This year has been one to forget for Neil Woodford. His performance has been relatively disappointing, and it has caused many investors to question his ability. However, no investor can outperform their benchmark all of the time. And in his career, he has generally delivered high returns for his investors. That's why investing like him could make becoming an investing millionaire much easier.
Neil Woodford is primarily known as a defensive income investor. This means that he has often focused in the past on stocks which offer a mix of relatively impressive income investing prospects, while also offering robust business models. This strategy could be successful in future for two main reasons.
Firstly, defensive shares may deliver relative outperformance over the medium term. Certainly, the stock market is in the midst of a major bull run at the present time. The FTSE 100 has recently reached a record high, and investor sentiment is on the up. However, bear markets inevitably follow bull markets, and buying stocks which are less highly correlated to the wider economy could prove to be a shrewd move in future years. In addition, such shares may now offer good value for money, since many of them have been unpopular on a relative basis this year.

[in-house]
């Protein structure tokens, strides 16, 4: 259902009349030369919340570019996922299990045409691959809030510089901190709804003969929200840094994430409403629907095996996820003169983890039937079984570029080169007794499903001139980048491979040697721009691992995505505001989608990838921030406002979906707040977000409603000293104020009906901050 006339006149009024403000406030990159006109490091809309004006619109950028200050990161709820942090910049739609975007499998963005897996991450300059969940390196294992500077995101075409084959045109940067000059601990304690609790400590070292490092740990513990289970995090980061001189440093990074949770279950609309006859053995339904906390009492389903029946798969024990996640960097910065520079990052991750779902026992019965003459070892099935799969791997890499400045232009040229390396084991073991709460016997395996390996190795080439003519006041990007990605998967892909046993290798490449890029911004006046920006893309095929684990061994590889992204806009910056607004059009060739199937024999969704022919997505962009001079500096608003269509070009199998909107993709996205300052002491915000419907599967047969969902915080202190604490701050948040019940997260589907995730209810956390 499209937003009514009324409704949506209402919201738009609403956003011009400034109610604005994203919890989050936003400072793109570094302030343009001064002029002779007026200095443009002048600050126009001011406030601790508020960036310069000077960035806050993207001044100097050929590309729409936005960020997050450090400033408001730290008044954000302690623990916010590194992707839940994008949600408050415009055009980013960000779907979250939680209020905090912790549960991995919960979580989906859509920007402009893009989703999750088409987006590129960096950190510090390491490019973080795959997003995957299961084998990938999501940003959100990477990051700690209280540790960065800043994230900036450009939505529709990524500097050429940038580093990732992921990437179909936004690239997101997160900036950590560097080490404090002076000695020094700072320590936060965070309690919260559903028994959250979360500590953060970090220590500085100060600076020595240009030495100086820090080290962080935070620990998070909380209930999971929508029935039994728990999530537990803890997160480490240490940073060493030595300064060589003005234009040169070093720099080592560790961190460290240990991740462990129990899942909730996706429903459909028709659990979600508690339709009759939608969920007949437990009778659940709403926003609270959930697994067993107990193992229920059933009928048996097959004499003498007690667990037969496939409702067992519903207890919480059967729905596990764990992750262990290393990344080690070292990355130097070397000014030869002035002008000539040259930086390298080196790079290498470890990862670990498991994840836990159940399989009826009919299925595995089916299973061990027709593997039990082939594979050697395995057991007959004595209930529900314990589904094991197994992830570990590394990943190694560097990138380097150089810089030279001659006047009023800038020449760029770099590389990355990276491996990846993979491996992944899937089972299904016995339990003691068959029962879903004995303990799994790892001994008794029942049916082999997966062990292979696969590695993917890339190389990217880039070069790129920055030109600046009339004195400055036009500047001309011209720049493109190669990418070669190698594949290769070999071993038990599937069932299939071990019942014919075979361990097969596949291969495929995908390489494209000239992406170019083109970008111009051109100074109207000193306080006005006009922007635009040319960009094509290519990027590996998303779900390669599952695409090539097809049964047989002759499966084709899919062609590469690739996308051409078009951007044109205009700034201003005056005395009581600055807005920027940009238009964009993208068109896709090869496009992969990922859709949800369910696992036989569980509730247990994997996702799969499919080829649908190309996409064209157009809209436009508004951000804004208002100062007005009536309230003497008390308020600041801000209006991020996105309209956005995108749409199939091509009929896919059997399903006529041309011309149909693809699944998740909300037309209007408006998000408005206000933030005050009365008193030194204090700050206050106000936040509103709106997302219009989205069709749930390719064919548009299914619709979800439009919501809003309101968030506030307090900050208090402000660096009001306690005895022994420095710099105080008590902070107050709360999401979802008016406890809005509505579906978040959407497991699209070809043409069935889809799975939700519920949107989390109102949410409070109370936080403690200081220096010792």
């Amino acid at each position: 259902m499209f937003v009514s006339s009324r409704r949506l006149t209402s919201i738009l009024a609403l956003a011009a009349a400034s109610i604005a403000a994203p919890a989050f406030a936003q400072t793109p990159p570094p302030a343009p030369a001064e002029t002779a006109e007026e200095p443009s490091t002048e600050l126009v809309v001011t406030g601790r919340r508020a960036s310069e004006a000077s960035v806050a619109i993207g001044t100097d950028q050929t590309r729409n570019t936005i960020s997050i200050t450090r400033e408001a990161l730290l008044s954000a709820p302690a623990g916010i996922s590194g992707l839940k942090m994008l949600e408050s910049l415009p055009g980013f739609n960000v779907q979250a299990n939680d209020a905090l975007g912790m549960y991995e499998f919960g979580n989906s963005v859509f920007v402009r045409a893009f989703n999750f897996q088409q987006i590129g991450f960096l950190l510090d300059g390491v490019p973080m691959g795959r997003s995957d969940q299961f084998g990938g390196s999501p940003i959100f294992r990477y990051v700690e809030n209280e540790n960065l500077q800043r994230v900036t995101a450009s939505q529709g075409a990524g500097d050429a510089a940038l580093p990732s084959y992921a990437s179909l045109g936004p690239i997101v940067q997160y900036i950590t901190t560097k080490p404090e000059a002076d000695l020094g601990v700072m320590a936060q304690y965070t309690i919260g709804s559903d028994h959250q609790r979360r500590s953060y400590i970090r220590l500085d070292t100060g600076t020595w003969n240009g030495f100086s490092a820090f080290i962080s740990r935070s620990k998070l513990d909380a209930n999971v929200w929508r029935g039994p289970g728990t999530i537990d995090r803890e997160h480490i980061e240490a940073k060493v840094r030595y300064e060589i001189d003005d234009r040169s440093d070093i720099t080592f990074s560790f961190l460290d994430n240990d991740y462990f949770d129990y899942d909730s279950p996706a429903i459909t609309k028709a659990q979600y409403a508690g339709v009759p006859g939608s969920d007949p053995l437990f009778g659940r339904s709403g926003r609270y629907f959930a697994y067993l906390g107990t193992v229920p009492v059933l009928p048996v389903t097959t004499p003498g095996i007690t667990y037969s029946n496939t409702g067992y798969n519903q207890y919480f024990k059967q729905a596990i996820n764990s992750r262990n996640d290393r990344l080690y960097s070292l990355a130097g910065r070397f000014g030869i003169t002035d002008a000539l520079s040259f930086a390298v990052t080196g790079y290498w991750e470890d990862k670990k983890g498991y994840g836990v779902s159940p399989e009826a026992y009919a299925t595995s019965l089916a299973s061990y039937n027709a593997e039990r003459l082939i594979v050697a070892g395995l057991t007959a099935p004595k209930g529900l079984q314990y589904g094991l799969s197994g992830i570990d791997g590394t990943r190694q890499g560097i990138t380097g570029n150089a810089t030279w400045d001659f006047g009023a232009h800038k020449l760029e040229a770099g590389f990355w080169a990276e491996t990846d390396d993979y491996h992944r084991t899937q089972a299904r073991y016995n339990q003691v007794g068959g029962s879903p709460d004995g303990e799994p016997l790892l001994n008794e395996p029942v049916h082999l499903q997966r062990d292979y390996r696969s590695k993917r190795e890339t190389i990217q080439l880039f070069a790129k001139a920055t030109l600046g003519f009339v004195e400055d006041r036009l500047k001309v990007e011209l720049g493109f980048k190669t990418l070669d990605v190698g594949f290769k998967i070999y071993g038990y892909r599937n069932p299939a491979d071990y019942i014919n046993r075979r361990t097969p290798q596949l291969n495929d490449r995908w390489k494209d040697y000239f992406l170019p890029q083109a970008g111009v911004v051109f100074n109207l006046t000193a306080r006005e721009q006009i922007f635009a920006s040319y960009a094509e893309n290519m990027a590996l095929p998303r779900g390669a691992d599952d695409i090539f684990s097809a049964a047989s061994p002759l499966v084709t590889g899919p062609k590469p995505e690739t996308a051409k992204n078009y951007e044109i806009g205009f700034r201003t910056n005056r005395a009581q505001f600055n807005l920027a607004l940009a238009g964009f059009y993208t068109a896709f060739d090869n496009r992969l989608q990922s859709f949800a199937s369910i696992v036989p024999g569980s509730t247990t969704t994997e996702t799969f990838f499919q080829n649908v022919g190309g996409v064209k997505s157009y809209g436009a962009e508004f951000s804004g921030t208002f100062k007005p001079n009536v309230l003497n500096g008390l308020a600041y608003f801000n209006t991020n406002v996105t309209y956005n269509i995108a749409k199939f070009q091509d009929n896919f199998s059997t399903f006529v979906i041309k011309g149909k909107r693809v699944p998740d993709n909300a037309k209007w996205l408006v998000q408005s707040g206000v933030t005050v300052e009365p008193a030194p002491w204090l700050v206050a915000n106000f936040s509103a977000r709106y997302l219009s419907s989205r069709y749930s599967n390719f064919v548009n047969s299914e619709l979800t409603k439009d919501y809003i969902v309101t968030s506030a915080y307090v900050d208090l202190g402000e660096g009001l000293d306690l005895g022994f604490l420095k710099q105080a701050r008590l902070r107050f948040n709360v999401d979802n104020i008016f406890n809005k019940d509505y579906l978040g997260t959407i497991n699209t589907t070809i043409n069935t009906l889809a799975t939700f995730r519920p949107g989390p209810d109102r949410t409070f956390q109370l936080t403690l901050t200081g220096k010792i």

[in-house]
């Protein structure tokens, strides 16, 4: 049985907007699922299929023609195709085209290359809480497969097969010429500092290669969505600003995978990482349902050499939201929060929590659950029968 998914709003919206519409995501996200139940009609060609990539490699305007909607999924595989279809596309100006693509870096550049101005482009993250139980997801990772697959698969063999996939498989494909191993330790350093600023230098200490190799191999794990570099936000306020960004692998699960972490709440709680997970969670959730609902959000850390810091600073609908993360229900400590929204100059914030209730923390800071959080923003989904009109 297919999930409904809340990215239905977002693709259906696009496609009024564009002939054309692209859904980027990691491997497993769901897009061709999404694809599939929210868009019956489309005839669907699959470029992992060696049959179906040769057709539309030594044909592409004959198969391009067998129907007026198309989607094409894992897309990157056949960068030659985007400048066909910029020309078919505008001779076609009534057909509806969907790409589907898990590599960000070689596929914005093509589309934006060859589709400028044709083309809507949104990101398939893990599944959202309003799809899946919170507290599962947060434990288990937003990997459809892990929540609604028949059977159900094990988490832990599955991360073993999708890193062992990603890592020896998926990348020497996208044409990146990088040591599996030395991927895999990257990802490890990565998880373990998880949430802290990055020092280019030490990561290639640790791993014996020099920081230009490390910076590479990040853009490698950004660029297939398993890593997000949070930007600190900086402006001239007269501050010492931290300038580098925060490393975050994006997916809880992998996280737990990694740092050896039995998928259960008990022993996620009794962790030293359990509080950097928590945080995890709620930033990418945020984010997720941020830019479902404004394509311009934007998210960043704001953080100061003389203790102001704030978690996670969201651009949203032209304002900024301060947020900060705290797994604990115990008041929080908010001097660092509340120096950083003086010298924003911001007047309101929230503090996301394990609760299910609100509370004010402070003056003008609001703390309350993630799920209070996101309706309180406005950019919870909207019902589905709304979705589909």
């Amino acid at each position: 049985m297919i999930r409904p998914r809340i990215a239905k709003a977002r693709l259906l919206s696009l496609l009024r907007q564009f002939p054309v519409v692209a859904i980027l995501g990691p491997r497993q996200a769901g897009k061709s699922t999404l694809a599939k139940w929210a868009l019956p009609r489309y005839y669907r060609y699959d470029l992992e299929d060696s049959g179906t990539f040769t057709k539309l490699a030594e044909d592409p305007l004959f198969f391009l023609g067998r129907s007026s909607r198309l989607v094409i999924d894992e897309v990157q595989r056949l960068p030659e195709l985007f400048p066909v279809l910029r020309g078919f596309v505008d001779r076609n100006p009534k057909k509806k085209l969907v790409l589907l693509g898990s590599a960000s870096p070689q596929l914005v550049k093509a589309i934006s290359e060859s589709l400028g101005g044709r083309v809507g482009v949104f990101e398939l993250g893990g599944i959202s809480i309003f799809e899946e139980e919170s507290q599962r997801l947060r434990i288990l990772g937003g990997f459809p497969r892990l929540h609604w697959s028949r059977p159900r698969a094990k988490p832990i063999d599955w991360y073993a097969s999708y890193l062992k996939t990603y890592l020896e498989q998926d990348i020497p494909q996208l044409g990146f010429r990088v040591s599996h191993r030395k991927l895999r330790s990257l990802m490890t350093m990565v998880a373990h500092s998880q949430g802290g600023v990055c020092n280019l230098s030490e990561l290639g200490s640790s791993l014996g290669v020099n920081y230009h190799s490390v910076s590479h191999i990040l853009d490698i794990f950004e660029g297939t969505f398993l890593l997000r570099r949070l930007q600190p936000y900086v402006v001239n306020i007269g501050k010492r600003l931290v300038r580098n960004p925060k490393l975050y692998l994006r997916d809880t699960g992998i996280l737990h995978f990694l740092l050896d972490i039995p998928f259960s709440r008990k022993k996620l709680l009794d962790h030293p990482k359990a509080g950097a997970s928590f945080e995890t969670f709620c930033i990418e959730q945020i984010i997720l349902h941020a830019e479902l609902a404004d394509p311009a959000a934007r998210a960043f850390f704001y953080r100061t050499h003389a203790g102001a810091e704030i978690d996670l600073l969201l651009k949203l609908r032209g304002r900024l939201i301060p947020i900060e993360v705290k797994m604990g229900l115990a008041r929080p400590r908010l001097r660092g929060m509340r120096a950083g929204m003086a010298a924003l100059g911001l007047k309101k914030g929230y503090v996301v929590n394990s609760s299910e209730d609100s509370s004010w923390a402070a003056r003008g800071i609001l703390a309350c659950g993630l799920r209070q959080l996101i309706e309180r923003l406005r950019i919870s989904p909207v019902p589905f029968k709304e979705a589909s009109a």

Secondly, focusing on dividends can lead to higher returns in the long run. History shows that the reinvestment of dividends can have a significantly positive effect on portfolio performance as a result of the effect of compounding. Furthermore, companies which pay generous dividends often have a stronger financial outlook than those that do not. That's because they can afford to pay a higher level of dividends, while their management team may be more confident in their earnings outlook.
In addition, dividends may become of even greater importance in future. Inflation is forecast to move higher, and stocks which can offer a real income return could be in demand to a much greater extent by investors.
As well as investing in defensive growth stocks, Neil Woodford also buys relatively small companies. They may be risky, but can also offer high rewards. In fact, history shows that small-caps can offer superior returns in the long run than their larger peers. This may be because of less coverage by market analysts which leads to more asymmetric risk/reward opportunities. Or it could be that smaller companies, by definition, have more scope to grow due to their relatively low base.
Either way, smaller companies can be a worthwhile investment in the long run. However, diversifying among a large number of them could be crucial to overall success. Uncertainty in small-caps is generally high and buying a wide range of them in a number of different sectors seems to be a shrewd move.
By focusing on defensive dividend stocks as well as smaller companies, investors may be able to generate improved returns in the long run. Neil Woodford may have endured a difficult year, but his track record suggests that his methods are sound and could be worth adopting in 2018 and beyond.
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